What Happens in Vegas Plays Beyond It, Due to KVVU GM - Broadcasting & Cable

What Happens in Vegas Plays Beyond It, Due to KVVU GM

Todd Brown kept Fox station’s staffers focused when tragedy hit
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Complete Coverage: Station Stars of 2017

When the horrific shooting occurred at a Las Vegas country music festival on Oct. 1, the city’s stations of course sprang into action, covering every last aspect of the horror that killed 58. Knowing viewers could use a little positive news amidst the gloom, Meredith-owned KVVU stood out with its “Heroes and Healing” coverage.

“It was what the community needed,” Todd Brown, VP and general manager of KVVU, said.

Brown knew his staffers needed something positive as well. He went online to see how other stations covered tragedies and saw something about an Orlando, Fla., station getting a visit from therapy dogs after the Pulse nightclub shooting in 2016.

And so a pack of pooches turned up at KVVU. “Out of everything we did, such as providing meals, the service dogs were by far the best,” he said.

The KVVU newsroom produced a gripping documentary about the shooting. The 60-minute film, called 1 October — One Month Later, depicted the exuberance of the Route 91 Harvest Festival, the anxiety as the shooting started and the heart-rending aftermath. It aired Nov. 1 and did a 4.0 household rating. “It was about good winning out over evil,” Brown said.

It’s been an eventful year for KVVU. In June, it won TV rights for the Oakland Raiders, which plan to move to Las Vegas in 2020.

Brown used the Fox5 Surprise Squad, the mobile unit that helps viewers in need, to spread good cheer. One segment, which featured a family of five that adopted three children after their mother died, saw the family’s home get completely made over, to their surprise and delight. Brown said the clip has 120 million views.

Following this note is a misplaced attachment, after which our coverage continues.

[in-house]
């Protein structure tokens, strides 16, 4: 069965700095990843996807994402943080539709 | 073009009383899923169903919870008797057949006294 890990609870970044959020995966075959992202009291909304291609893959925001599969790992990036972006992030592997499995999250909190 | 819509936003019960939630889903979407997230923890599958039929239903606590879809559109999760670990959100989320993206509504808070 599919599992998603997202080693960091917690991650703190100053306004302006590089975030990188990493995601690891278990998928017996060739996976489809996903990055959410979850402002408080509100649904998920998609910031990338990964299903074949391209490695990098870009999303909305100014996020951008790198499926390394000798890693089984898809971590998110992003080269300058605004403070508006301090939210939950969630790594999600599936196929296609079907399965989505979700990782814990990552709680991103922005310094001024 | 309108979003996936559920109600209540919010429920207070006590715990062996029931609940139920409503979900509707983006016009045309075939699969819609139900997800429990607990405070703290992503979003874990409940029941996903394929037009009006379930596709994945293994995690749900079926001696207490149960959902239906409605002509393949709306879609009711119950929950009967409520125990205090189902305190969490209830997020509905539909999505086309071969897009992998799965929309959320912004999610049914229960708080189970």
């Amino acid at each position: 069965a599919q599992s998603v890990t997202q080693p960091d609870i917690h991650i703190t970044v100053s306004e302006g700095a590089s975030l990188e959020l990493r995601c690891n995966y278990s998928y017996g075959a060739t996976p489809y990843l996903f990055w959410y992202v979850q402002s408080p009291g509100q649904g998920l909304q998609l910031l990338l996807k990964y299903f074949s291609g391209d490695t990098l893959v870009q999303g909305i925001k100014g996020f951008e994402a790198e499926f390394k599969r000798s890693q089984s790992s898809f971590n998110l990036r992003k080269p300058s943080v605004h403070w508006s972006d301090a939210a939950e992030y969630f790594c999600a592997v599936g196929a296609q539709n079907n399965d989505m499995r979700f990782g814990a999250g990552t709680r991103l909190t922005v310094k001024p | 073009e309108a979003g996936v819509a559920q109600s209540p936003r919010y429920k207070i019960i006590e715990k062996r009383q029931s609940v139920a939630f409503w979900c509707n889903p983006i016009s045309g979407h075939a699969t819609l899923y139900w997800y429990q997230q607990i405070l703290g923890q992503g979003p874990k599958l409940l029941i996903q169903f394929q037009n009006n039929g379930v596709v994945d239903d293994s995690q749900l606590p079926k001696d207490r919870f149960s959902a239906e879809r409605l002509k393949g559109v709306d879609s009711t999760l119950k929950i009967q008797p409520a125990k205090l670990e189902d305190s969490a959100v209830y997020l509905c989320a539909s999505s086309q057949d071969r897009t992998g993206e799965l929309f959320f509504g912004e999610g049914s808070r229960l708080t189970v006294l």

“From a content standpoint, that was something that pushed us outside our DMA,” he adds.

It’s been a strong year for the Fox5 news team too. KVUU won most key races in viewers 25-54, including 6-7 a.m., 6-6:30 p.m. and 11 p.m., the latter climbing 40% from November 2016 to 2017.

Terri Peck, KVVU director of marketing, said Brown inspires staff to play at a higher level. “Todd is a fearless and creative leader who encourages his team to be out front,” she said.

The station booked $5 million in nontraditional revenue this year, Brown said, such as a sponsored slot machine on its entertainment set, and the Gibson Showroom, a music studio that’s a partnership of KVVU and guitar maker Gibson.

Brown was singled out by the Nevada Broadcasters Association, which gave him its Lifetime Achievement Award. “Todd has made a profound and long-term impact on broadcasting,” said Mary Beth Sewald, president and CEO. “He’s such a visionary and such a trailblazer.”

Brown believes Meredith’s deal for Time Inc. may spell a win for the station. “It means more platforms on the digital side to push our content,” he said. “That increases our footprint that much more.”

Complete Coverage: Station Stars of 2017

When the horrific shooting occurred at a Las Vegas country music festival on Oct. 1, the city’s stations of course sprang into action, covering every last aspect of the horror that killed 58. Knowing viewers could use a little positive news amidst the gloom, Meredith-owned KVVU stood out with its “Heroes and Healing” coverage.

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